The school in Croydon, New Hampshire, is small. Really small. Fewer than 100 students small.
Kids in public schools in Croydon (population 764) attend class in what amounts to a one-room school house at Croydon Village School from kindergarten through fourth grade.
For many years, Croydon, like other small districts in New Hampshire, had an exclusive agreement with a neighboring district to educate its older kids. But last year district leaders, with the backing of the town's residents, gave students and their families an option: Take the local tax money that covers tuition in the neighboring district and use it instead at the school of their choice, a choice the state has said is illegal.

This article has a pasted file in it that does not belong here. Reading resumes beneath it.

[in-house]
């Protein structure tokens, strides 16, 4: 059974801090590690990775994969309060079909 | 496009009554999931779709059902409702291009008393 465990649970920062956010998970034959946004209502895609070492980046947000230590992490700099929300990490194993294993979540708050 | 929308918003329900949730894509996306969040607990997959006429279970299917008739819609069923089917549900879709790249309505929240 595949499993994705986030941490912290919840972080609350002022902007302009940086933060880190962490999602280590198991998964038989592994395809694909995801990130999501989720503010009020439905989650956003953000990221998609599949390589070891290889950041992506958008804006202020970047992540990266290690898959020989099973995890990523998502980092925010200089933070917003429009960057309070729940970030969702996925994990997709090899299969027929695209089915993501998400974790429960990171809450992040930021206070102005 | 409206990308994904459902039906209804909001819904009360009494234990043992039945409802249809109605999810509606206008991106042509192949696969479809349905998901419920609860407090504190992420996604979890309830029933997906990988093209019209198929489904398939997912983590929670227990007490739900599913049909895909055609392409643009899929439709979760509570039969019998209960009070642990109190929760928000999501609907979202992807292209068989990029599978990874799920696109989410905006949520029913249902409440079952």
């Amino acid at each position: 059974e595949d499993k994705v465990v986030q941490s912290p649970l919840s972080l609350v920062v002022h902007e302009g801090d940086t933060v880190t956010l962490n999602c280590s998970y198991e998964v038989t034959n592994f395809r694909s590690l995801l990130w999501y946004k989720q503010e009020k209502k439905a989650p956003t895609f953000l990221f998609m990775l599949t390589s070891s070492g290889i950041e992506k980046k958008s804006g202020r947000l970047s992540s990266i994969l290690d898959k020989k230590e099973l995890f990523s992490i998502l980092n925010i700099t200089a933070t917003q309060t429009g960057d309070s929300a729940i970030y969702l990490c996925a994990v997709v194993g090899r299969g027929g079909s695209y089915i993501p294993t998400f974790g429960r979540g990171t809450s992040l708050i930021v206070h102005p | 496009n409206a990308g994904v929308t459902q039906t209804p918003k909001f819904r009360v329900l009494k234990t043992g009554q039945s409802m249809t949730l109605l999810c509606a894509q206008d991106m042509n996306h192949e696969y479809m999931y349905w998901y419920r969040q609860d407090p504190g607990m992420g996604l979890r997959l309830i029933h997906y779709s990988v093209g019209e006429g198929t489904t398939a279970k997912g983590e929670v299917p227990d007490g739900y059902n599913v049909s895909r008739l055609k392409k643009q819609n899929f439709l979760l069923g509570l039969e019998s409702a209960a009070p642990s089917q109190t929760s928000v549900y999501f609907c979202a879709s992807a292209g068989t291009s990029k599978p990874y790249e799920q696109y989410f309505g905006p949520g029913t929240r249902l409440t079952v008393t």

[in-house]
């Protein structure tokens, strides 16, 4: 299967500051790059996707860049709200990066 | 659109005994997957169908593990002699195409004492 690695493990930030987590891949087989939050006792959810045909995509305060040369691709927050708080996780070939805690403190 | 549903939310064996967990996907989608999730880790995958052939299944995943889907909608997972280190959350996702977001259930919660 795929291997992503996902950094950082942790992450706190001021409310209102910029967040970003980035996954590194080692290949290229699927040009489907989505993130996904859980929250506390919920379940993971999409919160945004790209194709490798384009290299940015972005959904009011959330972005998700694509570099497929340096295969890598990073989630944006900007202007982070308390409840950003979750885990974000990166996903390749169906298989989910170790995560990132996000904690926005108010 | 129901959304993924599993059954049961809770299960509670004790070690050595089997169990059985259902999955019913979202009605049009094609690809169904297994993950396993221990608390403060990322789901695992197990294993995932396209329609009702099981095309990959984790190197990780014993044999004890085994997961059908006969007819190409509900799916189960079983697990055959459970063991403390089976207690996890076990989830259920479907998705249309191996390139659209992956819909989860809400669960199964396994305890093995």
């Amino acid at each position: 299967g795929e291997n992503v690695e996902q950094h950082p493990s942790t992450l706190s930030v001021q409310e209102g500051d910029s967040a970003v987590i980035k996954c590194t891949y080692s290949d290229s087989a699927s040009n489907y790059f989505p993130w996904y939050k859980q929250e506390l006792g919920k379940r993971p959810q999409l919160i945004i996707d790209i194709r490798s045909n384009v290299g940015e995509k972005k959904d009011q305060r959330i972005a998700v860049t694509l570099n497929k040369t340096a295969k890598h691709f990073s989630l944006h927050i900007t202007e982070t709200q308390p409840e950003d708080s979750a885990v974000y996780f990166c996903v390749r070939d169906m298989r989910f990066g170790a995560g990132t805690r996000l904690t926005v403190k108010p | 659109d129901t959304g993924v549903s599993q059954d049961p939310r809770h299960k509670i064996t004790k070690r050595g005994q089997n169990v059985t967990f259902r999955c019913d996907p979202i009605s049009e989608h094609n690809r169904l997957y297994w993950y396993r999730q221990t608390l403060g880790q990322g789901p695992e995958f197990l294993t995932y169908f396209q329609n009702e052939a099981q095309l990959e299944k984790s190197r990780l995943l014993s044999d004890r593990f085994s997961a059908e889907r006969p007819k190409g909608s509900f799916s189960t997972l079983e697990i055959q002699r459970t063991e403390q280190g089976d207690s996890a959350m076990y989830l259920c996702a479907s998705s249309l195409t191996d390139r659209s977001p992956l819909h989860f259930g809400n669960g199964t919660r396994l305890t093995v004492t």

"The option is important, because one size does not fit all," said Jody Underwood, president of the Croydon school board.